One Brand… Two, Many?

Sometimes when you have an idea for a new business, it's so good that more ideas – similar, but not the same as the first one – pop out of your head very quickly.  And because those ideas are sort of the same but not exactly the same, it can be very hard to work out if you should create a brand for each idea, or throw all those ideas into one all-encompassing brand.

Some people will tell you to run one brand per offering. That is, if you plan to sell car rides, pony rides and scooter rides, you should have a unique brand name for each of these offers. And a unique web address for each: carrides.co.nz, ponyrides.co.nz, scooterrides.co.nz and so forth. Then buyers will more easily find your website.

Some people will tell you that those car rides, pony rides and scooter rides are really all just “rides” (products) so why not just have one brand name and a good stretchy brand story that can work across all those products. Promote one brand but sell many products under that brand. In that instance, you can be called whatever you want. Web address is less relevant so long as you have a strong brand story, good SEO and the right messaging in market.

Both approaches work. We’d argue that there is no right answer for everyone, only the right answer for each individual business.

We have some very fortunate clients who were dealing with this very conundrum. They were fortunate because they owned two of the best brand names in the region. Wanaka Bike Guides and Discover Wanaka. Their brand names were to die for. Their URLs were to die for. Who doesn’t want www.discoverwanaka.co.nz as a URL? And if you’re looking to go biking and need a guide in Wanaka, surely, you’d search 'Wanaka Bike Guides'! But supporting two brands in market isn't easy.

These guys also ran another two other side businesses and so in total, they were actually managing four brands - four websites, four sets of social media, trying to answer the phone four different ways and building four unique sales propositions.

All of this would have been perfect if they were selling into four incredibly distinct markets like tree houses, apple orchards, roofing iron and laundry baskets. But they weren’t. They were selling a similar proposition, across four brands, into one crowded, busy, competitive market – tourism – and even with the coolest brand name in the district, the business wasn’t quite doing what it should.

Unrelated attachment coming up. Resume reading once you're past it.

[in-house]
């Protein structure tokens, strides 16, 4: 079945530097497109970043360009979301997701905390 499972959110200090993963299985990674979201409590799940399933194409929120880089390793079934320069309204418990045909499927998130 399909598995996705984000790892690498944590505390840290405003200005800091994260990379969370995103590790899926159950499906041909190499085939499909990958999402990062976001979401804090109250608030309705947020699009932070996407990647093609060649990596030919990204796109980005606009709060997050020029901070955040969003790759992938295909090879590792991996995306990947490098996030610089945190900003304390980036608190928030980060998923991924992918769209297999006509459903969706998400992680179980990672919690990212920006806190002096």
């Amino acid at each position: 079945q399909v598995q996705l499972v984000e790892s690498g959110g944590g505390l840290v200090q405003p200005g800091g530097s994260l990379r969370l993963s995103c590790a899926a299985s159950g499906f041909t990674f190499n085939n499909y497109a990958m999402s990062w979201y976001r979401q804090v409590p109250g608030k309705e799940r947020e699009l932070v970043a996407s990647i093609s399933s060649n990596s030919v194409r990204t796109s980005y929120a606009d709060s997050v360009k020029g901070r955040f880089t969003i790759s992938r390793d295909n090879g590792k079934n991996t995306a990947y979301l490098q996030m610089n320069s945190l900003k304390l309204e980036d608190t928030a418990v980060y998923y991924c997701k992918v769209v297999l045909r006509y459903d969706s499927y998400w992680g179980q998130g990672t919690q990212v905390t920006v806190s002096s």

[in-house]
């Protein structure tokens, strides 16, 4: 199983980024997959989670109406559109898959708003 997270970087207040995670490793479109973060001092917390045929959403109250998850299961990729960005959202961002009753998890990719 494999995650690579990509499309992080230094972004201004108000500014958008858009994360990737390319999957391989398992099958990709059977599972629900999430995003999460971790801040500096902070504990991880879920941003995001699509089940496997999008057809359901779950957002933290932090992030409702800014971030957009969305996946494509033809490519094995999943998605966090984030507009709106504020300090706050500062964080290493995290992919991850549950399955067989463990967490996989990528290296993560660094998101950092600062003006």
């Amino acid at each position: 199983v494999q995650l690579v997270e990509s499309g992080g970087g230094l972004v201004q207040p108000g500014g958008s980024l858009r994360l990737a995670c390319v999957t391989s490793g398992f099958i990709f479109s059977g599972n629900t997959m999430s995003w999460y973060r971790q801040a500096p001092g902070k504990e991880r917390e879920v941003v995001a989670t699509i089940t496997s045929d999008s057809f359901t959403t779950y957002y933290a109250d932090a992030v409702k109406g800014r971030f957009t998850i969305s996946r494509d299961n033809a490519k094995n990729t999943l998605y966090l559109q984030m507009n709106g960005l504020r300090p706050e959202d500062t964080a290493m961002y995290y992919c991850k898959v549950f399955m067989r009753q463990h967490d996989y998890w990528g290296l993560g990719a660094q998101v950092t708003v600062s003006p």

As it turns out, their core goal was to give everyday people to the opportunity to discover Wanaka outdoors. This isn’t about jumping out of a plane at a billion feet or facing the extreme conditions of a snowy rock climb. This was about connecting with the thousands of ordinary people who come to Wanaka every year because they just want to experience the beauty of it.

  • People who may not have ridden a bike in 20 years but once they do, they remember the freedom it gives.
  • People who know there are adventures to be had but want to be able to take their 3-year-old kid and 80-year old dad along with them.

Discover Wanaka delivers that.  And so did Wanaka Bike Guides and so did Southern Guides. The only brand that didn’t do this under their banner was Wanaka Wine Tours: the element of food and beverage changed the equation.

So why, when the proposition was generally quite perfect and the market distinct, was this collection of brands not singing? There were simply too many of them.

When you have multiple brands, you are constantly splitting your time and money across all of them, in the same way you would if you have four families. They all get a tiny piece of your resources but not enough to thrive.  This was what was happening for Discover Wanaka’s cache of brands. Each was doing ok but there just wasn’t enough money or time to boost them all perfectly. Even just hosting four websites was a big cost let alone updating or promoting them.

The brave team at Discover Wanaka let us lead them on a journey from four brands to two. One core 'easy adventure' brand that would make the most of the coolest URL in the region (Discover Wanaka) and one separate food and wine brand that would allow them to play in a segment of the tourism market that their other offerings couldn’t (Wanaka Wine Tours).

They went from four websites to two. Four brand strategies to two. Discover Wanaka is now highly scalable. Where before adding an adventure meant another brand, now they can simply add another product.


Running multiple brands can sometimes feel like a good idea: spread the load and try to collect as many potential clients as possible across the market using different brand names to do so. With luck you’ll funnel them all back to buy from your other brands too.

But if the market is singular – as in your target audience is generally searching for the same thing – and you don't have a big wallet or  excess time to invest in building out multiple brand strategies and promotions, go for less brands rather than more.


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